Hoppe said the numerous facilities for cancer treatment used to be scattered throughout Stanford Medical Center. In the new building the clinics and medical departments are located in one place.

"This provides for an opportunity for (doctors) to interact, not just in the context of talking about patients but also brainstorming new ideas in cancer treatment," he said. "Some of the breakthroughs in cancer treatment came from Stanford, and we expect that to happen in the future."

The design of the new center is also more convenient for patients. Catherine Sleight, whose colon cancer has been treated at Stanford for two years, has undergone treatment from each of the three main departments - radiation oncology, medical oncology and surgical oncology - before they were consolidated at the center.

"A lot of your energy - of which cancer patients don't have very much - was spent trying to negotiate around the hospital," she said. "One really wonderful thing the new center does is bring everyone together and give them more of a sense of community. I think a really special thing (is) for a cancer patient to feel included rather than off on their own trying to forge their way through a system. It's a more supportive, caring feeling."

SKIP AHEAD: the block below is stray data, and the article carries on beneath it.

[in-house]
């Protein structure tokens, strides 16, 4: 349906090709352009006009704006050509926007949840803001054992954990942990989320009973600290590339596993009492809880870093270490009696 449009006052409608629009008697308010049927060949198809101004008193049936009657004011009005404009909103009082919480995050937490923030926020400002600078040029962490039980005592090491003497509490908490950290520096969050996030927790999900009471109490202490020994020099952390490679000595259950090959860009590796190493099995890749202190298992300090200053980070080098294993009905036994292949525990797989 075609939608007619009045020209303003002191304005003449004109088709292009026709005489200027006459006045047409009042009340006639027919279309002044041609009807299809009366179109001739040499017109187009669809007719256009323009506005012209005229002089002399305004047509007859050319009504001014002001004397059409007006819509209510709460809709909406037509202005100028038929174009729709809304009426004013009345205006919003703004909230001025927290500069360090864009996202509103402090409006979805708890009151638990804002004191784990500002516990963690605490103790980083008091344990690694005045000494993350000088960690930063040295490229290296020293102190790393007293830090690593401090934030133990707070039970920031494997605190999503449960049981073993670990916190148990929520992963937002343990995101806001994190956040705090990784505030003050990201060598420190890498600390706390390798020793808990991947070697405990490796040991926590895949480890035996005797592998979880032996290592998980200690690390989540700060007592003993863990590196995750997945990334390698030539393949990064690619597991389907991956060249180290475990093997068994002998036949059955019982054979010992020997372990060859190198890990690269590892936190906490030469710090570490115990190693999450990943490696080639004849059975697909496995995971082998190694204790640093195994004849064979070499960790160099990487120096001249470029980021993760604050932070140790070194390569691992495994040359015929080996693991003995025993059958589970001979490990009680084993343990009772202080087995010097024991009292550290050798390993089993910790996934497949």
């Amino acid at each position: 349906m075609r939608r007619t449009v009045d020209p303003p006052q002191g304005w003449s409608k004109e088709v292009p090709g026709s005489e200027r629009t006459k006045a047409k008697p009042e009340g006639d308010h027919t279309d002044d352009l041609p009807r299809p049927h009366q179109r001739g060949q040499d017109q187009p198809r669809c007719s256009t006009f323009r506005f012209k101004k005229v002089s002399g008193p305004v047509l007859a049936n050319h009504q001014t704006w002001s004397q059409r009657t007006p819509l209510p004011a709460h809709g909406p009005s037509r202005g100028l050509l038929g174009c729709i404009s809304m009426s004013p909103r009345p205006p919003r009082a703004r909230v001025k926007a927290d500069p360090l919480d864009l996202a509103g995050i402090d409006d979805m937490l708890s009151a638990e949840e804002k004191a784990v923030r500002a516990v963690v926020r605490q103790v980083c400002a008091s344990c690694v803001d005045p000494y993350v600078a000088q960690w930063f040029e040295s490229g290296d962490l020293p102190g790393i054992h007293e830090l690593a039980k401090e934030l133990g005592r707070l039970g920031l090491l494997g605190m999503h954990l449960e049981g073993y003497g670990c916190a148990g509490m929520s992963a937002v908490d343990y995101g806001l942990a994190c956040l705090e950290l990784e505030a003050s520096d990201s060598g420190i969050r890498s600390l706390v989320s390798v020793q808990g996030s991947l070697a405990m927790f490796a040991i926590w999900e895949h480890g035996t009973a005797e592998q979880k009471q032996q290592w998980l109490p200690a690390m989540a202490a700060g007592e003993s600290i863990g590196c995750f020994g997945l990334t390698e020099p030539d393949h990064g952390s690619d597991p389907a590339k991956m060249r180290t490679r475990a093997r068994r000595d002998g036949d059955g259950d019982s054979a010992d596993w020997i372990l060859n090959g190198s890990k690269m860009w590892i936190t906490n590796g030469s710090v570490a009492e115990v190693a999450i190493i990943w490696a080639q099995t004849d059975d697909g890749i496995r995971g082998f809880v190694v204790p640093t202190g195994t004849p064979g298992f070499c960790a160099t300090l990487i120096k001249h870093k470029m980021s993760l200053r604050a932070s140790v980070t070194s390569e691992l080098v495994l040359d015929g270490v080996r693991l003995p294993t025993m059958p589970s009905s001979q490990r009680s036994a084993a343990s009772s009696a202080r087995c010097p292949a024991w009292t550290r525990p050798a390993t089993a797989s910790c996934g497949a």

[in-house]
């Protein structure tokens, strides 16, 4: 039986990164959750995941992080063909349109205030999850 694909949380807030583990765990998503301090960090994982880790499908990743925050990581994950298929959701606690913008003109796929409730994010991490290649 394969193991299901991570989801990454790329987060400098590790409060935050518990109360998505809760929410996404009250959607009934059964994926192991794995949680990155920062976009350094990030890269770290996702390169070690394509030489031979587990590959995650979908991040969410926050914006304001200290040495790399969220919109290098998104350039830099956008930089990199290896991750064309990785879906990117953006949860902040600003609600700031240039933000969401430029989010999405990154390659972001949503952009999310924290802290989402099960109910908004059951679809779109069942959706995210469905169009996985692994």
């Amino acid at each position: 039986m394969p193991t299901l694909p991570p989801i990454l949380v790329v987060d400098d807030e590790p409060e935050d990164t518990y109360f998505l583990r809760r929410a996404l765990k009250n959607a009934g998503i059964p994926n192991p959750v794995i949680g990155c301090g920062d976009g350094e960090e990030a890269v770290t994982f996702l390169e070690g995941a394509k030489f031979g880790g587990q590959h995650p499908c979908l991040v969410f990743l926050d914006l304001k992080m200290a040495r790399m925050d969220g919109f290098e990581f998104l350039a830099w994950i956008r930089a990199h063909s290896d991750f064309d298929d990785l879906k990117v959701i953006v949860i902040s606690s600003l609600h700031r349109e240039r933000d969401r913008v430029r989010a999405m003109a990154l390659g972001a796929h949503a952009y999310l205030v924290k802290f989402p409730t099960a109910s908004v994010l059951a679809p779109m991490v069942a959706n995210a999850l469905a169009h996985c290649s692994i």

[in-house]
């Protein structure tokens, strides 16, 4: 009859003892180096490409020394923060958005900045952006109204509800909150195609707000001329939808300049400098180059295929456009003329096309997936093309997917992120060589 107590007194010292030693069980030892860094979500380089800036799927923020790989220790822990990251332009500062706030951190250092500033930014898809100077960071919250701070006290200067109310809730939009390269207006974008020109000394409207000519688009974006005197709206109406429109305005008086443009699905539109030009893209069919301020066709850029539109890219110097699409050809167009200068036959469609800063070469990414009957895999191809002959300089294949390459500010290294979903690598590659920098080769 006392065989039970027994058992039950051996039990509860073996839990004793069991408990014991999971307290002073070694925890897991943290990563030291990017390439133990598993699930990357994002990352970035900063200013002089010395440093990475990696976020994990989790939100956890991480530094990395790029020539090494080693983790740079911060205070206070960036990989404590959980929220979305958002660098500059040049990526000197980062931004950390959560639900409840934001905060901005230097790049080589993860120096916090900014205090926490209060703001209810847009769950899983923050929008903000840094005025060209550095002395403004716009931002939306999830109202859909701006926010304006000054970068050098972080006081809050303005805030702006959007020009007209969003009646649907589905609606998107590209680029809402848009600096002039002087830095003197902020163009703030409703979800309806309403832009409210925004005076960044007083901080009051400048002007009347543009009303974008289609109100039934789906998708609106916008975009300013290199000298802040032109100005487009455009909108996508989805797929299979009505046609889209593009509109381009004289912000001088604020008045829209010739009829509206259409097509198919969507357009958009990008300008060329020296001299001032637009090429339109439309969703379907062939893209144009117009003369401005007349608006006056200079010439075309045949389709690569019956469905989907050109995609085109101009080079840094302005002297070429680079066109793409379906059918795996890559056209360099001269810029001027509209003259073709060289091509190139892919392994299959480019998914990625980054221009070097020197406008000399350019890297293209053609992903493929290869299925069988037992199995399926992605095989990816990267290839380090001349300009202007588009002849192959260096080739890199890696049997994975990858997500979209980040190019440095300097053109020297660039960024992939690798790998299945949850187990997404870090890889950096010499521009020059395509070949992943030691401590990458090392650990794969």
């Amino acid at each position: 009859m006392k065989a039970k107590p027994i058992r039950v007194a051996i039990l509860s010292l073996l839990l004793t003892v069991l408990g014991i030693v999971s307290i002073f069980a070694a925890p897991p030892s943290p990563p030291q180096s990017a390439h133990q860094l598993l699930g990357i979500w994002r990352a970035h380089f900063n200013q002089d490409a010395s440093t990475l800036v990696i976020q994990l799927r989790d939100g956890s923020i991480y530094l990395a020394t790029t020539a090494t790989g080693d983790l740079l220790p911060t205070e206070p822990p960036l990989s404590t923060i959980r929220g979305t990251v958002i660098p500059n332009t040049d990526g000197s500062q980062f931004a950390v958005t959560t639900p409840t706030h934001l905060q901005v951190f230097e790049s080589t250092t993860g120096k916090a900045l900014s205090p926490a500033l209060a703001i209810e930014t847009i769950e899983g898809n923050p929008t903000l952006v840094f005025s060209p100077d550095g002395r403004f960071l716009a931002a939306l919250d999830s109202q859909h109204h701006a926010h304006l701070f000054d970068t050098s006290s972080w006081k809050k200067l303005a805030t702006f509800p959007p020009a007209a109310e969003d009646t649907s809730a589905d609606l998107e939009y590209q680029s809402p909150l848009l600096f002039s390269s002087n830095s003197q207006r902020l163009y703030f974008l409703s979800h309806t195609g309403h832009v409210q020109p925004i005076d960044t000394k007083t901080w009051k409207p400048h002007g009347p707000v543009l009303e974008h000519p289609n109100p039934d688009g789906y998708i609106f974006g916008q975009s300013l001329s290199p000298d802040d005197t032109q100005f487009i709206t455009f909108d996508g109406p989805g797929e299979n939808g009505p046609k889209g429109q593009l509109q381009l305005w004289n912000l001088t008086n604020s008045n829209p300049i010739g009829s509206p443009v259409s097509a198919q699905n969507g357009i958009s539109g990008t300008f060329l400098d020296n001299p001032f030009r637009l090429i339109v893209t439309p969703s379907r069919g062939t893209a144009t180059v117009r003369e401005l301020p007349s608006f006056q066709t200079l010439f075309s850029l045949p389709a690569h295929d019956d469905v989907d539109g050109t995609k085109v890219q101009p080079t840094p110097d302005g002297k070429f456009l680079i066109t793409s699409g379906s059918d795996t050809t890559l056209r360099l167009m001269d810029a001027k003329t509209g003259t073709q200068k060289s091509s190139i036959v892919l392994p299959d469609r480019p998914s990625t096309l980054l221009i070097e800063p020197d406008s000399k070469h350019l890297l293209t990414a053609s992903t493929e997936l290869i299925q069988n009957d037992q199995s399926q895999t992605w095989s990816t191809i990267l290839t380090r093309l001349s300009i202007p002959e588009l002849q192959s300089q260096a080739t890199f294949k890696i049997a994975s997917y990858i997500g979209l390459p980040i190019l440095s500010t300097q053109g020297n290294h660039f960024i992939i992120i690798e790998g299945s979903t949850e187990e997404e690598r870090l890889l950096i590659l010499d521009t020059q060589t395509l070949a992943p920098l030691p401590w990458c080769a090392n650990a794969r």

The new center's design includes many amenities for patients: meditation rooms, a cyber café, a health library, a Zen garden and a state-of-the-art Infusion Center. The facility also provides valet and concierge services to assist patients.

"When you come into the new Stanford Center, there's a desk with a concierge who will connect you with a volunteer trained to help you make your way through the cancer center," said Sleight. "It helps you form (a) chain of people (who) become the community that will take care of you."

"We consider (the new center) to be a really important community resource," said Hoppe. "We want people in the community to have (the) ability to be treated here."

For more information call the main triage number: (877) 668-7535.